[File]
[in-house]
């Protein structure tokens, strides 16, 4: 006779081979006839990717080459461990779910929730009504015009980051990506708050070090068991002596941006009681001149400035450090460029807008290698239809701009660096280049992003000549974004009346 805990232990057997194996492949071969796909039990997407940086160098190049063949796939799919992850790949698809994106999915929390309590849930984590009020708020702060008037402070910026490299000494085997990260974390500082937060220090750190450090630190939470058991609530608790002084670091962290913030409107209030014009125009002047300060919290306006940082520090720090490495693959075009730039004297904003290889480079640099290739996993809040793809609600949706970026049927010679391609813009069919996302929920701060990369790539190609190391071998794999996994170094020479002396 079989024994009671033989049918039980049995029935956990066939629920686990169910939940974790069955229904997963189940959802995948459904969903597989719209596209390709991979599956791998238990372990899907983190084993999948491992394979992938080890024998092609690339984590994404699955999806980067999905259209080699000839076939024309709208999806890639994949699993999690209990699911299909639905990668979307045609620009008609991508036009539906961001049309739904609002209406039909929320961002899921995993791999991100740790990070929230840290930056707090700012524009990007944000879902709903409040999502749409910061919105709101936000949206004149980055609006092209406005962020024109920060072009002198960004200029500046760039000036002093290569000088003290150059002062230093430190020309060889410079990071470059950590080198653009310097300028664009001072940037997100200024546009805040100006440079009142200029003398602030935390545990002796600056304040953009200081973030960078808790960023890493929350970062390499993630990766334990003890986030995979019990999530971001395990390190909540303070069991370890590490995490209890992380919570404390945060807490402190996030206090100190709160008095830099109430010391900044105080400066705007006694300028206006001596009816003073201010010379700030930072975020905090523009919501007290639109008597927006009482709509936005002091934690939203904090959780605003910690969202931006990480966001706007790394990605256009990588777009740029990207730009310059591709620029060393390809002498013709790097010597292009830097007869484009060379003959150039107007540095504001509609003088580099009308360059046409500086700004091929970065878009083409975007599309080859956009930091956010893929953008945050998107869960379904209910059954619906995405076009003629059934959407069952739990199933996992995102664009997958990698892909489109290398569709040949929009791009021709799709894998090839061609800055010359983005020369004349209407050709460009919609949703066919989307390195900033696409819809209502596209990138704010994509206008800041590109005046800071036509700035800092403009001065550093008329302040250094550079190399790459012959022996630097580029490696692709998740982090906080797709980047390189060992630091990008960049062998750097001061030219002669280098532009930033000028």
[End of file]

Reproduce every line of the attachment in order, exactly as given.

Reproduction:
[in-house]
């Protein structure tokens, strides 16, 4: 006779081979006839990717080459461990779910929730009504015009980051990506708050070090068991002596941006009681001149400035450090460029807008290698239809701009660096280049992003000549974004009346 805990232990057997194996492949071969796909039990997407940086160098190049063949796939799919992850790949698809994106999915929390309590849930984590009020708020702060008037402070910026490299000494085997990260974390500082937060220090750190450090630190939470058991609530608790002084670091962290913030409107209030014009125009002047300060919290306006940082520090720090490495693959075009730039004297904003290889480079640099290739996993809040793809609600949706970026049927010679391609813009069919996302929920701060990369790539190609190391071998794999996994170094020479002396 079989024994009671033989049918039980049995029935956990066939629920686990169910939940974790069955229904997963189940959802995948459904969903597989719209596209390709991979599956791998238990372990899907983190084993999948491992394979992938080890024998092609690339984590994404699955999806980067999905259209080699000839076939024309709208999806890639994949699993999690209990699911299909639905990668979307045609620009008609991508036009539906961001049309739904609002209406039909929320961002899921995993791999991100740790990070929230840290930056707090700012524009990007944000879902709903409040999502749409910061919105709101936000949206004149980055609006092209406005962020024109920060072009002198960004200029500046760039000036002093290569000088003290150059002062230093430190020309060889410079990071470059950590080198653009310097300028664009001072940037997100200024546009805040100006440079009142200029003398602030935390545990002796600056304040953009200081973030960078808790960023890493929350970062390499993630990766334990003890986030995979019990999530971001395990390190909540303070069991370890590490995490209890992380919570404390945060807490402190996030206090100190709160008095830099109430010391900044105080400066705007006694300028206006001596009816003073201010010379700030930072975020905090523009919501007290639109008597927006009482709509936005002091934690939203904090959780605003910690969202931006990480966001706007790394990605256009990588777009740029990207730009310059591709620029060393390809002498013709790097010597292009830097007869484009060379003959150039107007540095504001509609003088580099009308360059046409500086700004091929970065878009083409975007599309080859956009930091956010893929953008945050998107869960379904209910059954619906995405076009003629059934959407069952739990199933996992995102664009997958990698892909489109290398569709040949929009791009021709799709894998090839061609800055010359983005020369004349209407050709460009919609949703066919989307390195900033696409819809209502596209990138704010994509206008800041590109005046800071036509700035800092403009001065550093008329302040250094550079190399790459012959022996630097580029490696692709998740982090906080797709980047390189060992630091990008960049062998750097001061030219002669280098532009930033000028």